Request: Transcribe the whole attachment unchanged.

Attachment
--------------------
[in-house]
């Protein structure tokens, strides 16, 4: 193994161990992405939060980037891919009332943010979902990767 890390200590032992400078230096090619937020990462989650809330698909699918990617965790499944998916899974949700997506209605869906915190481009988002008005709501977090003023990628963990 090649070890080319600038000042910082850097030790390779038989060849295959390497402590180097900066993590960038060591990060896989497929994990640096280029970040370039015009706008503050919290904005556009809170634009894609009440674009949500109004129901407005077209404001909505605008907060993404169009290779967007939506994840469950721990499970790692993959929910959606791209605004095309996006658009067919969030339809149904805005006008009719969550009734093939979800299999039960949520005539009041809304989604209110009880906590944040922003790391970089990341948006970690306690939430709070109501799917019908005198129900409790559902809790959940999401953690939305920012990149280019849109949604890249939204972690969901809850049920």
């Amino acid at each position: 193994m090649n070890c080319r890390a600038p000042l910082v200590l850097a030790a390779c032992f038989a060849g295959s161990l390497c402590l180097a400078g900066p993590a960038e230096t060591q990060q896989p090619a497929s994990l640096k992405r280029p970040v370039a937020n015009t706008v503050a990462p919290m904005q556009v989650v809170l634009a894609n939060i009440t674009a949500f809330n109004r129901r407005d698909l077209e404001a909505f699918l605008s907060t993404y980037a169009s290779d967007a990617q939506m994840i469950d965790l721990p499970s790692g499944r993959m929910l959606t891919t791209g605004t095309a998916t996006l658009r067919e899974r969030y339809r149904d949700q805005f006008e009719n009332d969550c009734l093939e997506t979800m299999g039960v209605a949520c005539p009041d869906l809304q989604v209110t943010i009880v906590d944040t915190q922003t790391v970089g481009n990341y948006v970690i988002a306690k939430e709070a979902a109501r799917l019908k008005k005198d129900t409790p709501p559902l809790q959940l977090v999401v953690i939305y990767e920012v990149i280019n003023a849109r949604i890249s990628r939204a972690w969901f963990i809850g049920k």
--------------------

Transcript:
[in-house]
């Protein structure tokens, strides 16, 4: 193994161990992405939060980037891919009332943010979902990767 890390200590032992400078230096090619937020990462989650809330698909699918990617965790499944998916899974949700997506209605869906915190481009988002008005709501977090003023990628963990 090649070890080319600038000042910082850097030790390779038989060849295959390497402590180097900066993590960038060591990060896989497929994990640096280029970040370039015009706008503050919290904005556009809170634009894609009440674009949500109004129901407005077209404001909505605008907060993404169009290779967007939506994840469950721990499970790692993959929910959606791209605004095309996006658009067919969030339809149904805005006008009719969550009734093939979800299999039960949520005539009041809304989604209110009880906590944040922003790391970089990341948006970690306690939430709070109501799917019908005198129900409790559902809790959940999401953690939305920012990149280019849109949604890249939204972690969901809850049920």
């Amino acid at each position: 193994m090649n070890c080319r890390a600038p000042l910082v200590l850097a030790a390779c032992f038989a060849g295959s161990l390497c402590l180097a400078g900066p993590a960038e230096t060591q990060q896989p090619a497929s994990l640096k992405r280029p970040v370039a937020n015009t706008v503050a990462p919290m904005q556009v989650v809170l634009a894609n939060i009440t674009a949500f809330n109004r129901r407005d698909l077209e404001a909505f699918l605008s907060t993404y980037a169009s290779d967007a990617q939506m994840i469950d965790l721990p499970s790692g499944r993959m929910l959606t891919t791209g605004t095309a998916t996006l658009r067919e899974r969030y339809r149904d949700q805005f006008e009719n009332d969550c009734l093939e997506t979800m299999g039960v209605a949520c005539p009041d869906l809304q989604v209110t943010i009880v906590d944040t915190q922003t790391v970089g481009n990341y948006v970690i988002a306690k939430e709070a979902a109501r799917l019908k008005k005198d129900t409790p709501p559902l809790q959940l977090v999401v953690i939305y990767e920012v990149i280019n003023a849109r949604i890249s990628r939204a972690w969901f963990i809850g049920k």